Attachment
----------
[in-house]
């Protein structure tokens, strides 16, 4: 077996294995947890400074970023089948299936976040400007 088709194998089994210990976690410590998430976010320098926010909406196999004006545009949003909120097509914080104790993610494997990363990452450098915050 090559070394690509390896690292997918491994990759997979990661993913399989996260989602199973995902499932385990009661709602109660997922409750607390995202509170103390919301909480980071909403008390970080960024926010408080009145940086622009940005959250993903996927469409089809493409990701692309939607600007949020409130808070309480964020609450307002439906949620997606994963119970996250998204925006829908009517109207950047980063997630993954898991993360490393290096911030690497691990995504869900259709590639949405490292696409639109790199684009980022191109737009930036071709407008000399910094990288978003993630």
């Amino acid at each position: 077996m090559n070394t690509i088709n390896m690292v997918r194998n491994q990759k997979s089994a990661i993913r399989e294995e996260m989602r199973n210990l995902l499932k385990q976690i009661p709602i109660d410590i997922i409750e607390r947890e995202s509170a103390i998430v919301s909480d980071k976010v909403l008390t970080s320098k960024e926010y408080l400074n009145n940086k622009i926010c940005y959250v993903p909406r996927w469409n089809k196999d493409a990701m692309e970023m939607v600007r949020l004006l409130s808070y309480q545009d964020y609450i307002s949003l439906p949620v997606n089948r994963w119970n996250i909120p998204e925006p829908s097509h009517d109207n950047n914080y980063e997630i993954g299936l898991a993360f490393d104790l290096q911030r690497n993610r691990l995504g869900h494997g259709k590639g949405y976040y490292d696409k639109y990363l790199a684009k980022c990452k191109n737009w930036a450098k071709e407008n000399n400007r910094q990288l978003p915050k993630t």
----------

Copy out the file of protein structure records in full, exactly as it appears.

[in-house]
């Protein structure tokens, strides 16, 4: 077996294995947890400074970023089948299936976040400007 088709194998089994210990976690410590998430976010320098926010909406196999004006545009949003909120097509914080104790993610494997990363990452450098915050 090559070394690509390896690292997918491994990759997979990661993913399989996260989602199973995902499932385990009661709602109660997922409750607390995202509170103390919301909480980071909403008390970080960024926010408080009145940086622009940005959250993903996927469409089809493409990701692309939607600007949020409130808070309480964020609450307002439906949620997606994963119970996250998204925006829908009517109207950047980063997630993954898991993360490393290096911030690497691990995504869900259709590639949405490292696409639109790199684009980022191109737009930036071709407008000399910094990288978003993630």
């Amino acid at each position: 077996m090559n070394t690509i088709n390896m690292v997918r194998n491994q990759k997979s089994a990661i993913r399989e294995e996260m989602r199973n210990l995902l499932k385990q976690i009661p709602i109660d410590i997922i409750e607390r947890e995202s509170a103390i998430v919301s909480d980071k976010v909403l008390t970080s320098k960024e926010y408080l400074n009145n940086k622009i926010c940005y959250v993903p909406r996927w469409n089809k196999d493409a990701m692309e970023m939607v600007r949020l004006l409130s808070y309480q545009d964020y609450i307002s949003l439906p949620v997606n089948r994963w119970n996250i909120p998204e925006p829908s097509h009517d109207n950047n914080y980063e997630i993954g299936l898991a993360f490393d104790l290096q911030r690497n993610r691990l995504g869900h494997g259709k590639g949405y976040y490292d696409k639109y990363l790199a684009k980022c990452k191109n737009w930036a450098k071709e407008n000399n400007r910094q990288l978003p915050k993630t």